Fall Meeting Recap: Back to the Future: Using Lessons from Psychiatry’s Past to Understand Current Challenges and Inspire Future Changes

By Elizabeth Ryznar, MD, MSc
Assistant Professor
Department of Psychiatry and Behavioral Sciences
Johns Hopkins School of Medicine

Our current culture exhorts us to “put the past behind us and face the future.” This is problematic though, because we do not know what the future holds, but we do very clearly know what came before. And as psychiatrists, we all know that ignoring the past can cause problems for individuals in the present and the future. In my talk, I drew on two historical examples to illuminate current challenges for our field, and offered strategies to better navigate the future in light of our history.  

The first part of the talk outlined the history of the Diagnostic and Statistical Manual (DSM). References for the historical account are provided below. The takeaway points from this historical account of the DSM were as follows:

  • First, classification schemes are created according to specific needs of the field or society.
  • Second, each diagnostic system is constrained by its assumptions: the DSM adopts a very categorical approach to diagnosis—you either meet the criteria or you don’t; however, is mental illness so binary?
  • Third, diagnostic labels unfortunately often do not accurately capture human pathology or suffering, as exemplified by the high rates of co-morbidity among DSM diagnoses. We need to ensure that we start thinking about our diagnoses as dogmatic, and that we think rigorously about need labels, like “treatment resistant depression”, which is not a meaningful construct.

One strategy that can help us is to maintain “conceptual humility.” Coined by Awais Aftab and Scott Waterman, conceptual humility is the “realization that [conceptual issues in psychiatry] are highly complex and despite our best efforts, often remain unsettled, that we are always operating within a philosophical framework, and that all philosophical frameworks have their limitations.”  

The second part of the talk discussed the history of neurochemistry and the dopamine hypothesis in schizophrenia. References for the historical account are provided below. The takeaways from this history are that sometimes prevailing scientific opinion can be wrong and can take several decades to self-correct.

Part of the reason why prevailing scientific opinion can be wrong is that sometimes it is not within the realm of possibility to know something until we develop new technology. Furthermore, we should not get carried away with a single theory or a single cure for major psychiatric diagnoses. The dopamine hypothesis was based on a line of research using the amphetamine model of psychosis, which mimicked only the positive symptoms of schizophrenia, and the original hypothesis (claiming dopamine excess as cause of schizophrenia) was never supported by further research and had to be continuously amended. Nonetheless, the dopamine hypothesis dominated psychiatric research and practice, often to the detriment of other lines of research.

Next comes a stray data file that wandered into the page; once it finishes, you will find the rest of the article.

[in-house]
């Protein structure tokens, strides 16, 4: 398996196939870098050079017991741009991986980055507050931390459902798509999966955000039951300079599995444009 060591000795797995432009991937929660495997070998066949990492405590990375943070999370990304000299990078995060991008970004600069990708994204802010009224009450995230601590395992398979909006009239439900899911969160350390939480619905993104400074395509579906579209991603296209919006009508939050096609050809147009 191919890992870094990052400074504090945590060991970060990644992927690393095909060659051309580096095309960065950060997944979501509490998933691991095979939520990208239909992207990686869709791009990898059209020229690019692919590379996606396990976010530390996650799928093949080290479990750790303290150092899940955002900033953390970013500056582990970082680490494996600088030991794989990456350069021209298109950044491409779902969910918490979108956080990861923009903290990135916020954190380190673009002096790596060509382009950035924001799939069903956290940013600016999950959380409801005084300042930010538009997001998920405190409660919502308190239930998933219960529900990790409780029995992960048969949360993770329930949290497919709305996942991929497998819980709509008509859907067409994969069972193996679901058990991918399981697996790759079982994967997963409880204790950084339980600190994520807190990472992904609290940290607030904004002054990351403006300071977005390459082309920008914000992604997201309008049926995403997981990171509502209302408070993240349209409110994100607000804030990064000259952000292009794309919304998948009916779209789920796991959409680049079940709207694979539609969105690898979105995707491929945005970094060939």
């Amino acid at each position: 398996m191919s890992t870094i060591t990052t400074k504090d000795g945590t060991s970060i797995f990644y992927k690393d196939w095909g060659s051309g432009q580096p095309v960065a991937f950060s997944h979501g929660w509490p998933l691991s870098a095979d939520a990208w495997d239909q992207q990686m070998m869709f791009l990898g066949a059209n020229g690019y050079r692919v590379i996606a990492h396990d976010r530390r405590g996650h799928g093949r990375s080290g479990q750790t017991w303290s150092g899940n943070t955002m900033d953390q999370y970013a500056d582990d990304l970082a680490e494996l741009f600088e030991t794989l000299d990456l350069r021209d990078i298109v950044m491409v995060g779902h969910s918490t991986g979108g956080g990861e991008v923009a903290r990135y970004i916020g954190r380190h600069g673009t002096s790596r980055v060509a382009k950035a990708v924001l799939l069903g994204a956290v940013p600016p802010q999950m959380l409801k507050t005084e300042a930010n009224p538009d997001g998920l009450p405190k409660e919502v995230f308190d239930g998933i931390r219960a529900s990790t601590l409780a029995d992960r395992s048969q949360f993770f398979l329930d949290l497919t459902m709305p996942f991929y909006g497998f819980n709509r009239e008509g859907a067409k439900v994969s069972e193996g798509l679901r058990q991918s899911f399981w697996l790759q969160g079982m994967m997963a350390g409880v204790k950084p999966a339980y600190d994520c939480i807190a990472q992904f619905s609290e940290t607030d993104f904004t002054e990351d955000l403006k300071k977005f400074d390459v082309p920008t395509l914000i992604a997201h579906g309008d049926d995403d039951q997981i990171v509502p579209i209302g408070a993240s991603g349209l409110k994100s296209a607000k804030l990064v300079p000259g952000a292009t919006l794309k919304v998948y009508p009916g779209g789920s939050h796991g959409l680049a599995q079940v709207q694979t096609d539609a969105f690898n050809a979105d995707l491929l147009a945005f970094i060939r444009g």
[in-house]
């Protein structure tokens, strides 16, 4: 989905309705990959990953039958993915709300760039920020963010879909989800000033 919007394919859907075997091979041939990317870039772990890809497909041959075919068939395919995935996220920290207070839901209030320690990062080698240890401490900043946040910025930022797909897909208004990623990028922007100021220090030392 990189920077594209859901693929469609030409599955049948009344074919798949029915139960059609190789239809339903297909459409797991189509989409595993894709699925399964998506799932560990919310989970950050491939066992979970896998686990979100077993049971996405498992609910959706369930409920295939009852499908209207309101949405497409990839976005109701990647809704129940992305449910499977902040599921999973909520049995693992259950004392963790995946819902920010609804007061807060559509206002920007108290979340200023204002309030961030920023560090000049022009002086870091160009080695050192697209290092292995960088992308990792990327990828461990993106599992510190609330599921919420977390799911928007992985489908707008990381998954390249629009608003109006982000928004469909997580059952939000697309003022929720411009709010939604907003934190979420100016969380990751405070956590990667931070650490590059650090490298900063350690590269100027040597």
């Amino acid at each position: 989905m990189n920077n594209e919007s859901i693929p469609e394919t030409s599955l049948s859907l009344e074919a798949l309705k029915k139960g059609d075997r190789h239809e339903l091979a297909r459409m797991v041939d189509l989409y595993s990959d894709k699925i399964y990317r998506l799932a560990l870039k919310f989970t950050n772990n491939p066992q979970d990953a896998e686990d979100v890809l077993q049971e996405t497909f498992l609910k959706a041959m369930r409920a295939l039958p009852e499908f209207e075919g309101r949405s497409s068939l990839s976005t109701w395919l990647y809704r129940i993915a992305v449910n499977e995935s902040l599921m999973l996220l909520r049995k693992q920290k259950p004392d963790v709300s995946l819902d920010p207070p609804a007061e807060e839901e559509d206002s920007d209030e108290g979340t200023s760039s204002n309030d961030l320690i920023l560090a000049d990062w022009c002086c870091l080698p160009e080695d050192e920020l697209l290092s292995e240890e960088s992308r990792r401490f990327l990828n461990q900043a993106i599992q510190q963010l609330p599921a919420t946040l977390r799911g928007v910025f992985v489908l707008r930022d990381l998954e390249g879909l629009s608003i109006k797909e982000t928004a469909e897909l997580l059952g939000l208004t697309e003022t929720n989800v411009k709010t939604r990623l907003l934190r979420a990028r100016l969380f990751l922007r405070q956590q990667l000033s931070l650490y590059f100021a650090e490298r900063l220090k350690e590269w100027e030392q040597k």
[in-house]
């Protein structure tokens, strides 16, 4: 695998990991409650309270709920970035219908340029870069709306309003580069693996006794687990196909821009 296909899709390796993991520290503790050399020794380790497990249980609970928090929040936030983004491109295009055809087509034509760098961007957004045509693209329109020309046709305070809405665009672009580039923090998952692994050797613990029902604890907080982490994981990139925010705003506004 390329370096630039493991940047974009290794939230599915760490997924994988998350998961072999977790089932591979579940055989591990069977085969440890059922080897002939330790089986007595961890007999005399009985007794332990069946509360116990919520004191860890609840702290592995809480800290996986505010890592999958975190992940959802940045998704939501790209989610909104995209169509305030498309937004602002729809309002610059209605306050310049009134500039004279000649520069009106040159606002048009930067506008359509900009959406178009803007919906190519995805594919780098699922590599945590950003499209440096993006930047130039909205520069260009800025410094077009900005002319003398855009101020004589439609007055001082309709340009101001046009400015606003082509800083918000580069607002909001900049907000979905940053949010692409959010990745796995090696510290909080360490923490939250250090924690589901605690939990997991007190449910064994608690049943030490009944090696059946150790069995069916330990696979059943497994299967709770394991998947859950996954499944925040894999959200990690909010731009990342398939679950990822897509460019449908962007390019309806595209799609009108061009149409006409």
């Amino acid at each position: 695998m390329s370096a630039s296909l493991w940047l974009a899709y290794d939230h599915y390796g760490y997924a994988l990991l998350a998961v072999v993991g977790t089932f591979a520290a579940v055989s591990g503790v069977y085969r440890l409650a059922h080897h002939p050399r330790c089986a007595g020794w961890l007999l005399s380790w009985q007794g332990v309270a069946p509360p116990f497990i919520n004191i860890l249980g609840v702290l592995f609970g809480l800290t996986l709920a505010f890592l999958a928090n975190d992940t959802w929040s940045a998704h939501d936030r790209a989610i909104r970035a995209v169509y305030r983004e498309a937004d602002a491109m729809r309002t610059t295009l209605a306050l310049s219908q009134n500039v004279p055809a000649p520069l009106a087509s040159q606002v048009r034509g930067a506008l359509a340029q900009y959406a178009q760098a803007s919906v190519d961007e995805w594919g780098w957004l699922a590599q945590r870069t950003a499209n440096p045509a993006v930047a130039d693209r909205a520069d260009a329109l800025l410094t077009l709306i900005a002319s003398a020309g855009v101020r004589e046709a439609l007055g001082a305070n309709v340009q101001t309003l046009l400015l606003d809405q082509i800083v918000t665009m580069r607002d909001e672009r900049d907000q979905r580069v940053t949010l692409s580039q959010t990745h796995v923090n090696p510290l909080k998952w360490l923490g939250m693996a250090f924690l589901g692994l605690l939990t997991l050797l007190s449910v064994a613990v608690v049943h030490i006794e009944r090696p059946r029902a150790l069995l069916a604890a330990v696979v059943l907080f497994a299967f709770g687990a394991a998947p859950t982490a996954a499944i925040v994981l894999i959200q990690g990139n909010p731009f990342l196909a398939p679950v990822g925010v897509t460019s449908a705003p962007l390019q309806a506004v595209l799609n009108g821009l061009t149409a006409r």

As we navigate the future, we must remember that there may be new technologies that may help us understand the brain in a different light. Moreover, one method of avoiding the pitfalls of the dopamine hypothesis is to adopt “explanatory pluralism”. Coined by Kenneth Kendler, explanatory pluralism is a philosophical approach to psychiatry that recognizes that, when it comes to pathophysiology, “what we can best hope for is lots of small explanations, from a variety of explanatory perspectives, each addressing part of the complex etiological processes leading to disorders. It will be particularly challenging to understand how these many different small explanations all fit together.” 

Recommended Readings/References

  • Aftab & Ryznar (2021). Conceptual and historical evolution of psychiatric nosology. Int Rev Psychiatry 33(5):486-499. 
  • Ryznar et al editors (2020). Landmark Papers in Psychiatry. Oxford University Press: Oxford, UK. 
  • Aftab & Waterman (2020). Conceptual competence in psychiatry: recommendations for education & training. Acad Psychiatry 45(2): 203-209. 
  • Baumeister & Francis. Historical development of the dopamine hypothesis of schizophrenia. J Hist Neurosciences 2002; 11(3): 265. 
  • Kendler (2005). Toward a Philosophical Structure for Psychiatry. Am J Psychiatry 2005; 162: 433–440 
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PSV 2022 Spring Meeting
Integrative Psychiatry:
Putting it Into Practice
February 25-26, 2022
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